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      A revolutionary protocol to describe understudied hyperdiverse taxa and overcome the taxonomic impediment

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          Abstract

          Here we elucidate and justify a DNA barcode approach to insect species description that can be applied to name tens of thousands of species of Ichneumonoidea and many other species-rich taxa. Each description consists of a lateral habitus image of the specimen, a COI barcode diagnosis, and the holotype specimen information required by the International Code of Zoological Nomenclature. We believe this approach, or a slight modification of it, will be useful for many other underdescribed hyperdiverse taxa, especially in the tropics. Due to the extreme species-richness of the Ichneumonoidea, the very low percentage of described species, and the lack of detailed biological information for most described species, the standard taxonomic approach is inefficient and overwhelmingly time consuming. A DNA barcode-based approach to initial description will provide a solid foundation of species hypotheses from which more comprehensive descriptions can be developed as other data, time, and budgets permit. Here we elucidate this view and detailed methodology that can generally be applied to species-rich underdescribed taxa. A real example is given by describing species in two genera, Hemichoma and Zelomorpha, reared from the Área de Conservación Guanacaste in northwestern Costa Rica. The generic type species Zelomorpha arizonensis is given a DNA barcode diagnosis and the following new species are described: Zelomorpha angelsolisi, Zelomorpha bobandersoni, Zelomorpha danjohnsoni, Zelomorpha donwindsori, Zelomorpha effugia, Zelomorpha johnchemsaki, Zelomorpha kellyanneae, Zelomorpha larrykirkendalli, Zelomorpha mariyavladmirovnae, Zelomorpha mikeiviei, Zelomorpha myricagaleae, Zelomorpha noahjaneae, Zelomorpha paulgoldsteini, Zelomorpha terryerwini, Zelomorpha willsflowersi, Hemichoma donwhiteheadi, Hemichoma frankhovorei, and Hemichoma johnkingsolveri.

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          An inexpensive, automation-friendly protocol for recovering high-quality DNA

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            Extreme diversity of tropical parasitoid wasps exposed by iterative integration of natural history, DNA barcoding, morphology, and collections.

            We DNA barcoded 2,597 parasitoid wasps belonging to 6 microgastrine braconid genera reared from parapatric tropical dry forest, cloud forest, and rain forest in Area de Conservación Guanacaste (ACG) in northwestern Costa Rica and combined these data with records of caterpillar hosts and morphological analyses. We asked whether barcoding and morphology discover the same provisional species and whether the biological entities revealed by our analysis are congruent with wasp host specificity. Morphological analysis revealed 171 provisional species, but barcoding exposed an additional 142 provisional species; 95% of the total is likely to be undescribed. These 313 provisional species are extraordinarily host specific; more than 90% attack only 1 or 2 species of caterpillars out of more than 3,500 species sampled. The most extreme case of overlooked diversity is the morphospecies Apanteles leucostigmus. This minute black wasp with a distinctive white wing stigma was thought to parasitize 32 species of ACG hesperiid caterpillars, but barcoding revealed 36 provisional species, each attacking one or a very few closely related species of caterpillars. When host records and/or within-ACG distributions suggested that DNA barcoding had missed a species-pair, or when provisional species were separated only by slight differences in their barcodes, we examined nuclear sequences to test hypotheses of presumptive species boundaries and to further probe host specificity. Our iterative process of combining morphological analysis, ecology, and DNA barcoding and reiteratively using specimens maintained in permanent collections has resulted in a much more fine-scaled understanding of parasitoid diversity and host specificity than any one of these elements could have produced on its own.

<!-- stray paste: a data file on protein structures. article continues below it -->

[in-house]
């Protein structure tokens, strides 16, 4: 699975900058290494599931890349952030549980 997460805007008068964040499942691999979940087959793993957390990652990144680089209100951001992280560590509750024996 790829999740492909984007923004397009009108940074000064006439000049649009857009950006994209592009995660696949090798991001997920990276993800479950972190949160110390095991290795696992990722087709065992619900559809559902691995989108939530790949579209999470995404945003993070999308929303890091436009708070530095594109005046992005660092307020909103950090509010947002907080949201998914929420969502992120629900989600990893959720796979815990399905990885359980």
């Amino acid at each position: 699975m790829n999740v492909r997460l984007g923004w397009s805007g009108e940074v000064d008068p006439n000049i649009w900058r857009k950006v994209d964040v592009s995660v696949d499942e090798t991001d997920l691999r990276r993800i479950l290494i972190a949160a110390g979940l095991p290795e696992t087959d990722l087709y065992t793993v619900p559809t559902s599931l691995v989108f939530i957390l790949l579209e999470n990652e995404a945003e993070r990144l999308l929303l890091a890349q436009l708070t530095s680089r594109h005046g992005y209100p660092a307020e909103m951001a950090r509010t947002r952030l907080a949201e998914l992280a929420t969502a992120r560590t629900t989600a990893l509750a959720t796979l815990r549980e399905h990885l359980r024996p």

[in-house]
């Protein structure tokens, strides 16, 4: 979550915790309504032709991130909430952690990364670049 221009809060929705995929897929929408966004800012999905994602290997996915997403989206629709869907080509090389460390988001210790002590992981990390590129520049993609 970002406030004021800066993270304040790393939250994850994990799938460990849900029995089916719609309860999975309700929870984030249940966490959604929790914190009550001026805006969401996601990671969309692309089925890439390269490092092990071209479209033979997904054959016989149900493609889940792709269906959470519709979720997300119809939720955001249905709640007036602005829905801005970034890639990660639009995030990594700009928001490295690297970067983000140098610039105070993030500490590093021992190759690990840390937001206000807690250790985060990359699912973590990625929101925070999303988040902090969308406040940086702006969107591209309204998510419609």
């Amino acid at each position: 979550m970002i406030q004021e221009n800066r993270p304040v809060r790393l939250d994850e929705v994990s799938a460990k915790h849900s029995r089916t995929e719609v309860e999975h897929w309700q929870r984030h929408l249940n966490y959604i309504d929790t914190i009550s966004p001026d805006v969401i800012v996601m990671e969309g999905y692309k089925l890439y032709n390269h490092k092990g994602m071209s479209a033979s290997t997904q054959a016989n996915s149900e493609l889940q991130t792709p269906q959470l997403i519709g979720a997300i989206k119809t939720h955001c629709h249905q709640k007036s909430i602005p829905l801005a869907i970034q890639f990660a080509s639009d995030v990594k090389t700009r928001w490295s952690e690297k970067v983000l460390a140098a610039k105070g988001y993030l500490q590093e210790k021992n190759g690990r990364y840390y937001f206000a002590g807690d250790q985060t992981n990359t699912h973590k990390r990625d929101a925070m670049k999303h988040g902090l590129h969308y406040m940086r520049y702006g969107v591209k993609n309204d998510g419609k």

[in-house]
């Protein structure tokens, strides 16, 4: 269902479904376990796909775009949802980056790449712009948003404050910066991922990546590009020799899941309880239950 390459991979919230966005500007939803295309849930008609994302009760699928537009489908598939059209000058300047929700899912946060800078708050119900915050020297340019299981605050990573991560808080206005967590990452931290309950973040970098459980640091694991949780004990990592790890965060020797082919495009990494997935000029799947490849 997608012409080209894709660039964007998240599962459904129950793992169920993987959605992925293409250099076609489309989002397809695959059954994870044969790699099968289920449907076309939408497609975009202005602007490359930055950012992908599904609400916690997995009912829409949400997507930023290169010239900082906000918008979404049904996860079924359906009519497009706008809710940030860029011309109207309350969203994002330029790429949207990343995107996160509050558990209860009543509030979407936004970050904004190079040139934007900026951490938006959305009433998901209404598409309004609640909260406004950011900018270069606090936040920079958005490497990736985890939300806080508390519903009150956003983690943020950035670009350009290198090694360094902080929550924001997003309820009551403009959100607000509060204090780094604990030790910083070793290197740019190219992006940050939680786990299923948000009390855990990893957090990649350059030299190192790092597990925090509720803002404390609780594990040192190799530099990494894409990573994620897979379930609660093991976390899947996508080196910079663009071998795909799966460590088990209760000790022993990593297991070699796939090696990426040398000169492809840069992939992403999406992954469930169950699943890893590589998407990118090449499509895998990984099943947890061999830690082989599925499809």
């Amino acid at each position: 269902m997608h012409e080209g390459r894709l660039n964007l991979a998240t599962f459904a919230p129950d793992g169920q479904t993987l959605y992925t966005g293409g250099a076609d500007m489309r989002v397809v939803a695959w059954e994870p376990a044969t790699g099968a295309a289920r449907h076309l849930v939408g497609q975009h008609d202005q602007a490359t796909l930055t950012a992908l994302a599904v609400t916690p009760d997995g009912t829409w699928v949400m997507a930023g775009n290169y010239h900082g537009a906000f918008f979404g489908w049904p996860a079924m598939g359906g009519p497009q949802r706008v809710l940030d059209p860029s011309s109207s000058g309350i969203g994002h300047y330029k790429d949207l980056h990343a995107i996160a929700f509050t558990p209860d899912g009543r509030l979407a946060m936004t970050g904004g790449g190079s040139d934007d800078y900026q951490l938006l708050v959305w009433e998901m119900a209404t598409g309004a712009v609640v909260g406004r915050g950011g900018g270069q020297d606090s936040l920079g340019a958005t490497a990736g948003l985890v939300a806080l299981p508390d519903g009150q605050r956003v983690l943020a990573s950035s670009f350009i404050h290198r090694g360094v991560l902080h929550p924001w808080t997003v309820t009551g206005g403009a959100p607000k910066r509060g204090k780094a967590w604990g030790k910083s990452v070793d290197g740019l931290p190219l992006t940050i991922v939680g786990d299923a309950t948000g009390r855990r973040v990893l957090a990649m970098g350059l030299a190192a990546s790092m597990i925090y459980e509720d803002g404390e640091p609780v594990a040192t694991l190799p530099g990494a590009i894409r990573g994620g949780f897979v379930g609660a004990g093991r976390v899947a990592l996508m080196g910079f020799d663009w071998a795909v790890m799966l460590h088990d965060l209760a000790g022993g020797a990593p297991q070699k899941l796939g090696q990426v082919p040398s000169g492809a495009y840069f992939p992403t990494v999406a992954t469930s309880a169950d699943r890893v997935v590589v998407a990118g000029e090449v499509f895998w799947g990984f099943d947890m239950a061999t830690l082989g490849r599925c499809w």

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              The perils of DNA barcoding and the need for integrative taxonomy.

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                Author and article information

                Journal
                Deutsche Entomologische Zeitschrift
                DEZ
                Pensoft Publishers
                1860-1324
                1435-1951
                July 25 2019
                July 25 2019
                : 66
                : 2
                : 119-145
                Article
                10.3897/dez.66.34683
                © 2019

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